By Painted Wolf Foundation - January 10, 2019

Four sets of paws cross a border

Cross-border collaboration is crucial for successful conservation efforts. Many animals need large areas to find enough food to survive and new territories for themselves. Painted wolves, in particular, require huge areas in which to survive and thrive.

 

The trek of Madame Ching and her sisters. Photo Credit: BPCT

One impressive example of the distances covered by painted wolves was recently recorded by 4 sisters of the Apoka pack from Botswana. Botswana Predator Conservation Trust (BPCT) had collared one of the wolves, Madam Ching in the hope of tracking them when they dispersed.

Towards the end of December 2018, they started their trek and covered an astonishing 360km in 9 days! Painted Dog Conservation (PDC) caught them on camera at Sinamatela in Hwange National Park in early January 2019 all in good health.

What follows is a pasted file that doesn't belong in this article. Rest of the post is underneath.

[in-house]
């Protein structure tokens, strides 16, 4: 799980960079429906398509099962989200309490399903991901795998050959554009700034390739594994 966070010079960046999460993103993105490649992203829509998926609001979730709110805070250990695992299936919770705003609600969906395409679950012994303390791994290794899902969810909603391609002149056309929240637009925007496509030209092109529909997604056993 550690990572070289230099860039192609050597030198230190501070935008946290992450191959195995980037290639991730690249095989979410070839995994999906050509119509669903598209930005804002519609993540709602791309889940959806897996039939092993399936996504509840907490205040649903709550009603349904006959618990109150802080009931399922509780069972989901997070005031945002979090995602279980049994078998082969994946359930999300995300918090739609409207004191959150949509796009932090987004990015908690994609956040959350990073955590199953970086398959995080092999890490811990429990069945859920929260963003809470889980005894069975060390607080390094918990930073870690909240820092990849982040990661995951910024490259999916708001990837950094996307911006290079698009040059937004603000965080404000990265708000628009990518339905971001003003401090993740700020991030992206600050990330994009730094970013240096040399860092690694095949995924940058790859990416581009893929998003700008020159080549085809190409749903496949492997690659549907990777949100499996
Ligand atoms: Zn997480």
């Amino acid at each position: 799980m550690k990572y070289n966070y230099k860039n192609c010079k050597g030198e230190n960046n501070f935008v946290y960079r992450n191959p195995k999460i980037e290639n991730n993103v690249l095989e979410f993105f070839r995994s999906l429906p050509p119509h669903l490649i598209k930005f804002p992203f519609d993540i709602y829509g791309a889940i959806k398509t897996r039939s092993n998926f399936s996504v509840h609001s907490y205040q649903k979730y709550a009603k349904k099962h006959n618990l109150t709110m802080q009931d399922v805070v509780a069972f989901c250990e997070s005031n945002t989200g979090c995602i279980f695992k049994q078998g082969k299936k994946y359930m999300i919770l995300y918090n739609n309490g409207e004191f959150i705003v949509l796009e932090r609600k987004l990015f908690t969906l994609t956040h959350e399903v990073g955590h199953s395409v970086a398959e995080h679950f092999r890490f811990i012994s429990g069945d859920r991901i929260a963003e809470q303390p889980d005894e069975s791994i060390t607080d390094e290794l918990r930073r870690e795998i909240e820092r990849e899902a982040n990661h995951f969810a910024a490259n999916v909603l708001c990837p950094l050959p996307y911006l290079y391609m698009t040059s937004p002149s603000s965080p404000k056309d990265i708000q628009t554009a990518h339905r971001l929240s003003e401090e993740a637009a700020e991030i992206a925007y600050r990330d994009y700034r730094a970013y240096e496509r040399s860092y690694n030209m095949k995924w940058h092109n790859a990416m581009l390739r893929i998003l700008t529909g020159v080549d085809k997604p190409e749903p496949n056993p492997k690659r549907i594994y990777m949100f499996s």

PDC’s tracker Washington Moyo has been keeping tabs on the pack and they are in constant contact with the Botswana Predator Conservation Trust with updates. This amazing story also shows the importance of monitoring and research using collars.

Their journey highlights the importance of landscape connectivity between protected areas and collaboration between conservation organisations. It shows how much space this species really needs to sustain a viable population. Initiatives like the Kavango-Zambezi Transfrontier Conservation Area (KAZA) are absolutely critical to keep corridors open.

 

Madame Ching with her tracking collar. Photo Credit: BPCT

We look forward to hearing how the ‘girls’ are doing. Follow BPCT and PDC for more!